|Tony (John Travolta) is gonna go steppin'!|
|Tony and the boys AKA "The Faces"|
|Annette (Donna Pescow) waits for Tony|
|Tony and Stephanie (Karen Lynn Gorney)|
|The Bee- Gees|
|The 'gweedos' of JERSEY SHORE|
JOHNNY CHAZZ: The 1977 release of “Saturday Night Fever” was a hit indeed. The timing was right considering that the late 1970’s was truly the disco era, and the film was highly entertaining. We might look at a film such as “Star Wars” as being another “hit” that year along the same lines of entertaining audiences.
The seventies (1970's) however provided ample films that could be referred to as real phenomenons however. The likes of “Chinatown”, “Taxi Driver”, “The Godfather”, “Jaws”, “Annie Hall”, “The Conversation”, “A Clockwork Orange” and even the foreign influences with “Cries and Whispers” and “Day for Night”. Thus, is it a stretch that “Saturday Night Fever” could be considered a phenomenal film? Safely said: yes.
The film was without question a unique concept with a tremendous style and soundtrack to accompany. To add, this was the film that made John Travolta (as Tony Manero) a household name, and better yet – a true star in
On the other hand, let’s not carry this too far. “Saturday Night Fever” has a nice little story-line and offers excellent eye-candy throughout the film. However, the message is not exactly “deep” to use a generic term here. It is a dance movie dealing with a young man with raging hormones (just look at the ridiculous line: “You gotta decide if you are going to be a nice girl or a ____”) living in the seventies – and that really is the essence at the film’s core.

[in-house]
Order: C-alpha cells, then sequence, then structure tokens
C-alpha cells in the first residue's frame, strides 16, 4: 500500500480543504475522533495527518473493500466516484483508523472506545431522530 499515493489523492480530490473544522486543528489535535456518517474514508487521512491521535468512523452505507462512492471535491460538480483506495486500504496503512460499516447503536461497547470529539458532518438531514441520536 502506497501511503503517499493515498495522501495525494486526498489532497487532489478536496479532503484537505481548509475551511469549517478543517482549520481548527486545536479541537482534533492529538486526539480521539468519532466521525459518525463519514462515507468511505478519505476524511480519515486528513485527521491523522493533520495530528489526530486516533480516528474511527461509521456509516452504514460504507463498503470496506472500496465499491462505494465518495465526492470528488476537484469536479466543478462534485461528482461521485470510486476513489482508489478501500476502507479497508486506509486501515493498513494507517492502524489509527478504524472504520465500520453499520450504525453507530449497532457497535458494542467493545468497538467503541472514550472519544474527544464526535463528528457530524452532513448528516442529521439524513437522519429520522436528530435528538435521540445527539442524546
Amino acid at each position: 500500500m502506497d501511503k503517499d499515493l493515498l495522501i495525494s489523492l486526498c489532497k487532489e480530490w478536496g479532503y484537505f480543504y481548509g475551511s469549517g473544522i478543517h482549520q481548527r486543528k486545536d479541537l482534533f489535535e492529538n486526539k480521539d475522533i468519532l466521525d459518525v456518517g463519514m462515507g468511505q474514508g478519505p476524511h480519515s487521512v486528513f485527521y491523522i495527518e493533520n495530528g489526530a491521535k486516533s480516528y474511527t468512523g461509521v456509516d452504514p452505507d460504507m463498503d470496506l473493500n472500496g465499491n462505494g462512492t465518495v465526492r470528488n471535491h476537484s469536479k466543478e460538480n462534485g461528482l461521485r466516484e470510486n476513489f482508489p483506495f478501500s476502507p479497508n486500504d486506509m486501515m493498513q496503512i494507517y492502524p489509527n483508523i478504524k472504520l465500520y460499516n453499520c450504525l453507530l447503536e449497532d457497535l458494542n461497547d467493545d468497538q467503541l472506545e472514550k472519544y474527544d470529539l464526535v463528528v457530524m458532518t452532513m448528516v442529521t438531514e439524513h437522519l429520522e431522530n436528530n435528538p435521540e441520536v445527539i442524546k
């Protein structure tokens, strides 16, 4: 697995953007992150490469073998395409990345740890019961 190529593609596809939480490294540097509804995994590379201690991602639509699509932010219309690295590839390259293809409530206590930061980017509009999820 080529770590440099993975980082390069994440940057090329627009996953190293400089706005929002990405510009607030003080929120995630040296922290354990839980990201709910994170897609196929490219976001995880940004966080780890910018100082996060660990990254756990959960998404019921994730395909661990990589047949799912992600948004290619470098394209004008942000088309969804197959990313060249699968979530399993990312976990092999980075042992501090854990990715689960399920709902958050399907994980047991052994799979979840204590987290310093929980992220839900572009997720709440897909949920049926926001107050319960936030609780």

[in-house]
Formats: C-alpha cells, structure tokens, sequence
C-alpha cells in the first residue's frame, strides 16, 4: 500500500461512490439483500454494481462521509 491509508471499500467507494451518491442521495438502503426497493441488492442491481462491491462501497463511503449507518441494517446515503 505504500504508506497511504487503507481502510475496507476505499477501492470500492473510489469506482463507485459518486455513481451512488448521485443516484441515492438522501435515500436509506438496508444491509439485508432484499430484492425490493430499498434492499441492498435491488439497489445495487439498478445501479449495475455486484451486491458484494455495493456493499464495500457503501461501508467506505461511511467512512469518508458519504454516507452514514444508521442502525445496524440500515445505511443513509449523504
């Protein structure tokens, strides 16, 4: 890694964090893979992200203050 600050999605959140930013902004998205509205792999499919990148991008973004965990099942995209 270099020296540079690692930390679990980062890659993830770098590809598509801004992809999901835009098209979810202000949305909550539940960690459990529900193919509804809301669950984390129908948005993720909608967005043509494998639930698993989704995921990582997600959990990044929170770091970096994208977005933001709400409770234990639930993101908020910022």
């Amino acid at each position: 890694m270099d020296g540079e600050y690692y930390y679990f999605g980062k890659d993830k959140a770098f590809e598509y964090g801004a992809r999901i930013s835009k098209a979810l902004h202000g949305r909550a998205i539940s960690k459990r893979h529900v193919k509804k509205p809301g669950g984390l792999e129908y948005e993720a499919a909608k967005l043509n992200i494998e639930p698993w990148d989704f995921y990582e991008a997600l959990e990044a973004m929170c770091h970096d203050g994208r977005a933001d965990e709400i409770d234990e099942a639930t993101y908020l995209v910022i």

If we are to take this film at face value, then perhaps it offers us 7 to 8 picture points and that score works just fine for some. However, if we really want more from this film and hope to get to the deeper meaning and the true message(s) being delivered, we fall short and must score the film in a lower range. The plot is thin – that is the truth in all actuality. The performances are marginal to average and the dance sequences combined with the cinematography are all that really save the movie from falling even lower on tally board.
The rape scene has always bothered me as well. It is not the violence or the inherency of the act itself per se, yet it is the fact that the film never really addresses the repercussions of what has occurred on screen. Did it never happen? Are we to just brush it off and say farewell and good tidings to the young girl? The reaction, the journey, the scarring and the end result are what the audience need to experience in this girl’s eyes – and the film completely ignores it. The film, at this level naturally becomes bland, thin and careless which immediately discards the audience at the basic level. The scene is insulting.
|Director JOHN BADHAM|
Is there a sub-plot in this film? Is Tony’s priest-brother that sub-plot? If so, I guess we found our sub plot. What we remember in this film is the music and the dancing – not the plot or the story-line….let’s face it – that is the harsh truth. The film reminds us of an era – an era of disco and carefree behavior in a sense. The Bee Gees are really what immediately come to mind when the topic of “Saturday Night Fever” rises to the limelight of your discussion circle. Is this what I was supposed to get out of the film? I imagine so.